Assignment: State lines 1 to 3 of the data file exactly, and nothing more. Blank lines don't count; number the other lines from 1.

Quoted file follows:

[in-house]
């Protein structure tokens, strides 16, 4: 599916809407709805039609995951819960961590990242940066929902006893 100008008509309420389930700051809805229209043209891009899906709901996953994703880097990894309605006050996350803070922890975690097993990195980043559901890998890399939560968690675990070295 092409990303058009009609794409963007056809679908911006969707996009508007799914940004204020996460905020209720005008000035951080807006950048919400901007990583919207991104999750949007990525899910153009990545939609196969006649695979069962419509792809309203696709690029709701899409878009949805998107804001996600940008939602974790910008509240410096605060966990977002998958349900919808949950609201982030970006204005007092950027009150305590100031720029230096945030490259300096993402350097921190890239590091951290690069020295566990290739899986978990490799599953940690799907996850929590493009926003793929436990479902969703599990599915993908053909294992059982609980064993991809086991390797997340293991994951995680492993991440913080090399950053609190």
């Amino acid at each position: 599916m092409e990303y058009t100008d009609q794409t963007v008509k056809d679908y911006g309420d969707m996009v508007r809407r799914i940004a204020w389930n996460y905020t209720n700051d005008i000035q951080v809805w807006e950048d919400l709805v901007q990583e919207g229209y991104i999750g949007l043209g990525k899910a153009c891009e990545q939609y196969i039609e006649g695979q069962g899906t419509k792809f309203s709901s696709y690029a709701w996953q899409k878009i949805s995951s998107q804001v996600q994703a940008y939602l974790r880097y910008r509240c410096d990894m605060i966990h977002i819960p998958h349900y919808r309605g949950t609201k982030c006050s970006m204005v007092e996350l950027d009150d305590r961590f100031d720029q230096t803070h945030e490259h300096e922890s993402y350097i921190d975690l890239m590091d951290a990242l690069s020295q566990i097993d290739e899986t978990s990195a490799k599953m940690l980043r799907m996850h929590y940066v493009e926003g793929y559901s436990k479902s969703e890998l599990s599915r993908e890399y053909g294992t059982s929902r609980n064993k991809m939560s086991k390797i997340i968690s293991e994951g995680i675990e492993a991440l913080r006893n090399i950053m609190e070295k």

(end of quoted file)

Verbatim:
[in-house]
């Protein structure tokens, strides 16, 4: 599916809407709805039609995951819960961590990242940066929902006893 100008008509309420389930700051809805229209043209891009899906709901996953994703880097990894309605006050996350803070922890975690097993990195980043559901890998890399939560968690675990070295 092409990303058009009609794409963007056809679908911006969707996009508007799914940004204020996460905020209720005008000035951080807006950048919400901007990583919207991104999750949007990525899910153009990545939609196969006649695979069962419509792809309203696709690029709701899409878009949805998107804001996600940008939602974790910008509240410096605060966990977002998958349900919808949950609201982030970006204005007092950027009150305590100031720029230096945030490259300096993402350097921190890239590091951290690069020295566990290739899986978990490799599953940690799907996850929590493009926003793929436990479902969703599990599915993908053909294992059982609980064993991809086991390797997340293991994951995680492993991440913080090399950053609190």
């Amino acid at each position: 599916m092409e990303y058009t100008d009609q794409t963007v008509k056809d679908y911006g309420d969707m996009v508007r809407r799914i940004a204020w389930n996460y905020t209720n700051d005008i000035q951080v809805w807006e950048d919400l709805v901007q990583e919207g229209y991104i999750g949007l043209g990525k899910a153009c891009e990545q939609y196969i039609e006649g695979q069962g899906t419509k792809f309203s709901s696709y690029a709701w996953q899409k878009i949805s995951s998107q804001v996600q994703a940008y939602l974790r880097y910008r509240c410096d990894m605060i966990h977002i819960p998958h349900y919808r309605g949950t609201k982030c006050s970006m204005v007092e996350l950027d009150d305590r961590f100031d720029q230096t803070h945030e490259h300096e922890s993402y350097i921190d975690l890239m590091d951290a990242l690069s020295q566990i097993d290739e899986t978990s990195a490799k599953m940690l980043r799907m996850h929590y940066v493009e926003g793929y559901s436990k479902s969703e890998l599990s599915r993908e890399y053909g294992t059982s929902r609980n064993k991809m939560s086991k390797i997340i968690s293991e994951g995680i675990e492993a991440l913080r006893n090399i950053m609190e070295k």